When it comes to buying and selling a business, having a thorough buy-sell agreement in place is essential. This document outlines the terms and conditions of the transaction, and helps to protect the interests of both parties involved. If you`re in the process of negotiating a buy-sell agreement, here are some key items to include on your checklist:
1. Purchase price. The agreement should clearly state the purchase price, along with any terms for payment (such as a down payment or installment plan).
2. Assets and liabilities. The agreement should outline which assets and liabilities are included in the sale, as well as any exclusions.
3. Closing date. The agreement should specify the date on which the transaction will be completed, as well as any conditions that must be met before closing (such as obtaining financing or completing due diligence).
4. Representations and warranties. Both parties should make certain representations and warranties to each other regarding the business and the transaction. These may include statements about the business`s financial condition, legal compliance, and the seller`s ownership of the business.
5. Indemnification. The agreement should outline the parties` obligations to indemnify each other against any losses or damages that may arise from the transaction.
6. Non-compete agreements. If the seller will be leaving the industry or starting a new business, the agreement may include a non-compete clause to prevent them from competing with the buyer.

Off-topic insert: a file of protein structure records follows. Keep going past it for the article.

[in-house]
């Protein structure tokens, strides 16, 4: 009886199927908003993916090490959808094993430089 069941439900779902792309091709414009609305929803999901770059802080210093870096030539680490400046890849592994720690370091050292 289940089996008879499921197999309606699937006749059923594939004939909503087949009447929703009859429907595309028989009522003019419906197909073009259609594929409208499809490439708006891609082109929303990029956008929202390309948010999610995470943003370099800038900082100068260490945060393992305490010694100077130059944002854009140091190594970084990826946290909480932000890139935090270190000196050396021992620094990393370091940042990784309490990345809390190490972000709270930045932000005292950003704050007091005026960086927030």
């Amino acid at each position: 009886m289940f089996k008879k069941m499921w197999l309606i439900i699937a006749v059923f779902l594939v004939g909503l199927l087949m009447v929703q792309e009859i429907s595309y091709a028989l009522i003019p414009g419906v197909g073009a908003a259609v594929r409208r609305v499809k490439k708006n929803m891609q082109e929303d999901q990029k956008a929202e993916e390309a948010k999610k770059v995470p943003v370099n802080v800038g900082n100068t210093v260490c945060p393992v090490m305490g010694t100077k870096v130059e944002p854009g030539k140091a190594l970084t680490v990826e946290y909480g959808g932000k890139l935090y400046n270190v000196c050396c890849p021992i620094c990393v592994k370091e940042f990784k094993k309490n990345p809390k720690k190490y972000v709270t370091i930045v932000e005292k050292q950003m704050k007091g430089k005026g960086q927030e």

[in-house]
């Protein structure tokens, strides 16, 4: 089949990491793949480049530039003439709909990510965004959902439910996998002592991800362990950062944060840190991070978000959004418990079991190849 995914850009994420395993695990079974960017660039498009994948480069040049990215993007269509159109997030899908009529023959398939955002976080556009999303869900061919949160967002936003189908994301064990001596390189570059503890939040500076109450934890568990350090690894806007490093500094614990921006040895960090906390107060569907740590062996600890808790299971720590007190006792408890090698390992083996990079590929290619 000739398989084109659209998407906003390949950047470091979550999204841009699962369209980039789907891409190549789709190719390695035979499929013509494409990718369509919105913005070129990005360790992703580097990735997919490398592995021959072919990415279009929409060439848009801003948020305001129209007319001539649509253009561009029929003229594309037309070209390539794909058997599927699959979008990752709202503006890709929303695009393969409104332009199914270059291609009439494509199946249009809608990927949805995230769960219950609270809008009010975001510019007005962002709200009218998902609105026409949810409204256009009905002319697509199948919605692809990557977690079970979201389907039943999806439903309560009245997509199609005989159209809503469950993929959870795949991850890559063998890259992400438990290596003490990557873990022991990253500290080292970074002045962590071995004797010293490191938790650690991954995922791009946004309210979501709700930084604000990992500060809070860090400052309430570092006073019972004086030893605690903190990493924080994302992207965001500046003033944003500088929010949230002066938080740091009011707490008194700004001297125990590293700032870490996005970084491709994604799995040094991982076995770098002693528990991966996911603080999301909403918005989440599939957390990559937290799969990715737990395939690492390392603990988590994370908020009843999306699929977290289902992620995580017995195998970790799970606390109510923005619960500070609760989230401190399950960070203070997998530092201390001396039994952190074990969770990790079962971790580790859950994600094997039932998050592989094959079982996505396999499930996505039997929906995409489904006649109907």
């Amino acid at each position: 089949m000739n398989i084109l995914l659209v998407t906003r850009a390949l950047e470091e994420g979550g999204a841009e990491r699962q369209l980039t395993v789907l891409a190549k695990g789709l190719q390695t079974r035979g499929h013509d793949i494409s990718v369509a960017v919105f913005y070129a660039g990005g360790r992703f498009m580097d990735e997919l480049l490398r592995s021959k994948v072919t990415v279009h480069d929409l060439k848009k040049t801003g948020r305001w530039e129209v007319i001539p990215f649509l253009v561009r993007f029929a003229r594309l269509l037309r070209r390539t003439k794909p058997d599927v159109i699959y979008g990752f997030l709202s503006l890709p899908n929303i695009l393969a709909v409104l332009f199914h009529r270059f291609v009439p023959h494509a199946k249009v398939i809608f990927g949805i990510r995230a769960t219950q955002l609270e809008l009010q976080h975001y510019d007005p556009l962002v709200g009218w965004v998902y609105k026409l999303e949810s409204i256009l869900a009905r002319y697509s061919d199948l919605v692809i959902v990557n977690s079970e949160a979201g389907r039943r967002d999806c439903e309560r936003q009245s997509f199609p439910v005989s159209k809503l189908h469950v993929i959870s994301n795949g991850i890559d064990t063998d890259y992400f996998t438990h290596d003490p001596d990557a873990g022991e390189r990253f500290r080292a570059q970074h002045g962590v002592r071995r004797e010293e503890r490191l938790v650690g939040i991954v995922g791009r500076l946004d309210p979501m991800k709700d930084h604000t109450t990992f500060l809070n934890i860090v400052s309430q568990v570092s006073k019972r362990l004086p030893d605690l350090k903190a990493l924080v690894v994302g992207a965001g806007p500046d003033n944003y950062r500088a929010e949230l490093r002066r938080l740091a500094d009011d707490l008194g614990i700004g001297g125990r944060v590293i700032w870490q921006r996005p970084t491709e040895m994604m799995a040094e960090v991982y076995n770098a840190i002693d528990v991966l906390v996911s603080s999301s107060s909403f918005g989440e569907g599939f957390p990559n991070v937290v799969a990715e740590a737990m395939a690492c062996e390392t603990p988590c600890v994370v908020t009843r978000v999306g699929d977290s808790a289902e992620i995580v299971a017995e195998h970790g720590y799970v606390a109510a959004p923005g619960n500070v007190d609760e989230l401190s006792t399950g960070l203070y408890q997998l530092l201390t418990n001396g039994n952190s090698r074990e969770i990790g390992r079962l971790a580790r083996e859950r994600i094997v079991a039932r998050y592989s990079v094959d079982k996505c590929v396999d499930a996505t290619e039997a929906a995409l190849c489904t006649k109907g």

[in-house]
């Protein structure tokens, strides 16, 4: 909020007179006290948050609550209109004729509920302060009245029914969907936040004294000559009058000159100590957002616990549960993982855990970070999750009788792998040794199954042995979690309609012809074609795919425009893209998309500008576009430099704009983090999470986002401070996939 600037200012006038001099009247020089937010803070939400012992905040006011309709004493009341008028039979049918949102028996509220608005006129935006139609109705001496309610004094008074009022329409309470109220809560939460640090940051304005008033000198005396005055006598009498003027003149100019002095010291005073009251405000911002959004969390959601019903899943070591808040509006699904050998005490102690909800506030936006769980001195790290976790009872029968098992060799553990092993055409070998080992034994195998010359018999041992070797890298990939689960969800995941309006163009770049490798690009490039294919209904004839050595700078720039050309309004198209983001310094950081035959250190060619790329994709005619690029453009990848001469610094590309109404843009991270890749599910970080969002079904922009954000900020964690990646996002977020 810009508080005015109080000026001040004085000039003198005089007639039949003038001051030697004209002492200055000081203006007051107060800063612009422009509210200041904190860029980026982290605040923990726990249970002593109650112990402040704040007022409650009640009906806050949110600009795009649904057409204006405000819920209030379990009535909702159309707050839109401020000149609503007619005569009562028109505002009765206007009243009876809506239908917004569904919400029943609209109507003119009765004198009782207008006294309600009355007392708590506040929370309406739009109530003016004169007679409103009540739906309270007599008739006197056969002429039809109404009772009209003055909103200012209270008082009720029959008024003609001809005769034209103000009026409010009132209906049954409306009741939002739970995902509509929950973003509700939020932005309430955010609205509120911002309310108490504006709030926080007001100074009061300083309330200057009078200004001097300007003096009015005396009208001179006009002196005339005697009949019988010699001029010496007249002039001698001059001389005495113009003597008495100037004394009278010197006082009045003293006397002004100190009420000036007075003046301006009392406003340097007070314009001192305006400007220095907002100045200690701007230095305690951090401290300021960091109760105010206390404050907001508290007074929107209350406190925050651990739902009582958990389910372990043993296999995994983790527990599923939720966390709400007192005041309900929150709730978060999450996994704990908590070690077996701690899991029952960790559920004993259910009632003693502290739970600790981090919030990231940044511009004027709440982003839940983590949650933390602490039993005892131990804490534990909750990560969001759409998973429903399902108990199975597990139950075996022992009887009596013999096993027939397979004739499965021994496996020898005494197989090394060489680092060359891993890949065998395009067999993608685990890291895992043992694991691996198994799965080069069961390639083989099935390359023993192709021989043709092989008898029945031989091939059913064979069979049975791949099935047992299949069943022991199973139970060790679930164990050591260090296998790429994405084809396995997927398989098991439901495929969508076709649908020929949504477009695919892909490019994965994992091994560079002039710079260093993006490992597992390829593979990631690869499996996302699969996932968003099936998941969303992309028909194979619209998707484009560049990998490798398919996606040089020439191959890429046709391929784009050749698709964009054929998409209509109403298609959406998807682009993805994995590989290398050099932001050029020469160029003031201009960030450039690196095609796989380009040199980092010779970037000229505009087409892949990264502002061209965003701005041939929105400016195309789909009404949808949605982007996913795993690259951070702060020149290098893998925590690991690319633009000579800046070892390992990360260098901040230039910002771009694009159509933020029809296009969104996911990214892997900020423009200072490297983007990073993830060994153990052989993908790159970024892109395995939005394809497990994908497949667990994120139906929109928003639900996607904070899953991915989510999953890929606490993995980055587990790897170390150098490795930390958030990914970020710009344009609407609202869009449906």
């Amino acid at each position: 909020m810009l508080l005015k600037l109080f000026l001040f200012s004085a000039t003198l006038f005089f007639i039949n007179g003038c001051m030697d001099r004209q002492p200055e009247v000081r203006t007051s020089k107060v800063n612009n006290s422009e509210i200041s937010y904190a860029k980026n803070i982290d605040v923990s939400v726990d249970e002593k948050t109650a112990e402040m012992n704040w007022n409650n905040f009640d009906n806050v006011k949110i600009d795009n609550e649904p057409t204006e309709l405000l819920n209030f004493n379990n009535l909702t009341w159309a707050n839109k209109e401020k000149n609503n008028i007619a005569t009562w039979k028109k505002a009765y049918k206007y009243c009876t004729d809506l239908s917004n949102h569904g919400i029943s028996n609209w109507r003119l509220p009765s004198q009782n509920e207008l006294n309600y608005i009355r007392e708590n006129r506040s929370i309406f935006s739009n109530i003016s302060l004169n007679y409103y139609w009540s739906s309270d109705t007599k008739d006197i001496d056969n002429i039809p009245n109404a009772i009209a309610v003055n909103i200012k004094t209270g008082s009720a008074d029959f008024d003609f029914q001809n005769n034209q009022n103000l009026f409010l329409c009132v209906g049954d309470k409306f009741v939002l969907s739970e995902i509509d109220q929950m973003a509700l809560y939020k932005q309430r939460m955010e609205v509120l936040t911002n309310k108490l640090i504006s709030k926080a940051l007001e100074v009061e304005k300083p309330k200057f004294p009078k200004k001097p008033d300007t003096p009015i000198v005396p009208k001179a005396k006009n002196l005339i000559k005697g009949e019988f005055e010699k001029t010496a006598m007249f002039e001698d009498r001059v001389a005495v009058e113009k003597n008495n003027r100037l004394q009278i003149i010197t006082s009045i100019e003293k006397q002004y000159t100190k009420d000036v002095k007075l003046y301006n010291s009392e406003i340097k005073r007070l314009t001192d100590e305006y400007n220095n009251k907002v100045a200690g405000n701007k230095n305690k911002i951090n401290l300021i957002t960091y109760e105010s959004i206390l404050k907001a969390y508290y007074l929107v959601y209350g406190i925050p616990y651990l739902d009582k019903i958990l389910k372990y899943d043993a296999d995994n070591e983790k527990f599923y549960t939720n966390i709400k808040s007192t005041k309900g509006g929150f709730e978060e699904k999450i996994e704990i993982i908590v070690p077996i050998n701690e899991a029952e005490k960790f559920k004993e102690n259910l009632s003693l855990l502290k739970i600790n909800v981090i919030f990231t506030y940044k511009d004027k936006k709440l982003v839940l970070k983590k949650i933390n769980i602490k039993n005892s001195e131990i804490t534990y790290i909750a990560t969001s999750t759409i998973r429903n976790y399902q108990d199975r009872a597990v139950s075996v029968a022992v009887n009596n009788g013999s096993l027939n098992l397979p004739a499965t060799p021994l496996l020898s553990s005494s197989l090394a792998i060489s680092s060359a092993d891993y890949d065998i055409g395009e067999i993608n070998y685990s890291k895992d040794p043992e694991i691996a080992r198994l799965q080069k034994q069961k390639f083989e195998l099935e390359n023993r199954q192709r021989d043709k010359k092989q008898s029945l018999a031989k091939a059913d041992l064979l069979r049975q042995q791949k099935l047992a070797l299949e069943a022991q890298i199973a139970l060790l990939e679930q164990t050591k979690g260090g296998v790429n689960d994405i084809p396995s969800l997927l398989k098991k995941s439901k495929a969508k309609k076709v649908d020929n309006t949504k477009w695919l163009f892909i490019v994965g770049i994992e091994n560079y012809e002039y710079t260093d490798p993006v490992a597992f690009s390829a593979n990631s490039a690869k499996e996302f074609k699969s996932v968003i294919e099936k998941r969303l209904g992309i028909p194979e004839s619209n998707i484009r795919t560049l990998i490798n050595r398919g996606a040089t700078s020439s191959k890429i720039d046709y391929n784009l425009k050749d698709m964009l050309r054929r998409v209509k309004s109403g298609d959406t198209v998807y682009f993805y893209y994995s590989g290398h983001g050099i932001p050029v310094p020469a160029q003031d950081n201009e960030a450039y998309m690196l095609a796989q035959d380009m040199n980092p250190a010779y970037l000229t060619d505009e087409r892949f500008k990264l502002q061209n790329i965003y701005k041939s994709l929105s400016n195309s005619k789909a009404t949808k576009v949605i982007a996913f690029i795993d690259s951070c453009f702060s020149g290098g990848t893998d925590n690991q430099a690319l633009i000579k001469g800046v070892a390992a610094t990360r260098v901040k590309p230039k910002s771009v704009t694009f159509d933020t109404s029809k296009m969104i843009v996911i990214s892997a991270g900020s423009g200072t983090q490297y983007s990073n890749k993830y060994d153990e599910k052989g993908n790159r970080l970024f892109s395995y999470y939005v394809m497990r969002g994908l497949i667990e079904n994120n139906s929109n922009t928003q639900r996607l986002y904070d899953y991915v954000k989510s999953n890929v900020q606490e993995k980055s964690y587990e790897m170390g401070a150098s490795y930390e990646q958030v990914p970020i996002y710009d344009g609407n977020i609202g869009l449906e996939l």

7. Contingencies. The agreement may include a number of contingencies to protect the interests of both parties. For example, the buyer may require that certain contracts be transferred to them as part of the sale.
8. Dispute resolution. The agreement should provide a framework for resolving any disputes that may arise between the parties. This may include mediation or arbitration clauses.
9. Confidentiality. In order to protect the business`s intellectual property and trade secrets, the agreement may include confidentiality provisions.
10. Governing law. Finally, the agreement should specify which state`s law will govern the transaction, as well as any jurisdiction where legal disputes will be resolved.
By including these key items in your business buy-sell agreement, you can help ensure a smooth and fair transaction for both parties. Consider working with an experienced attorney or business broker to help you draft a comprehensive agreement that meets your needs.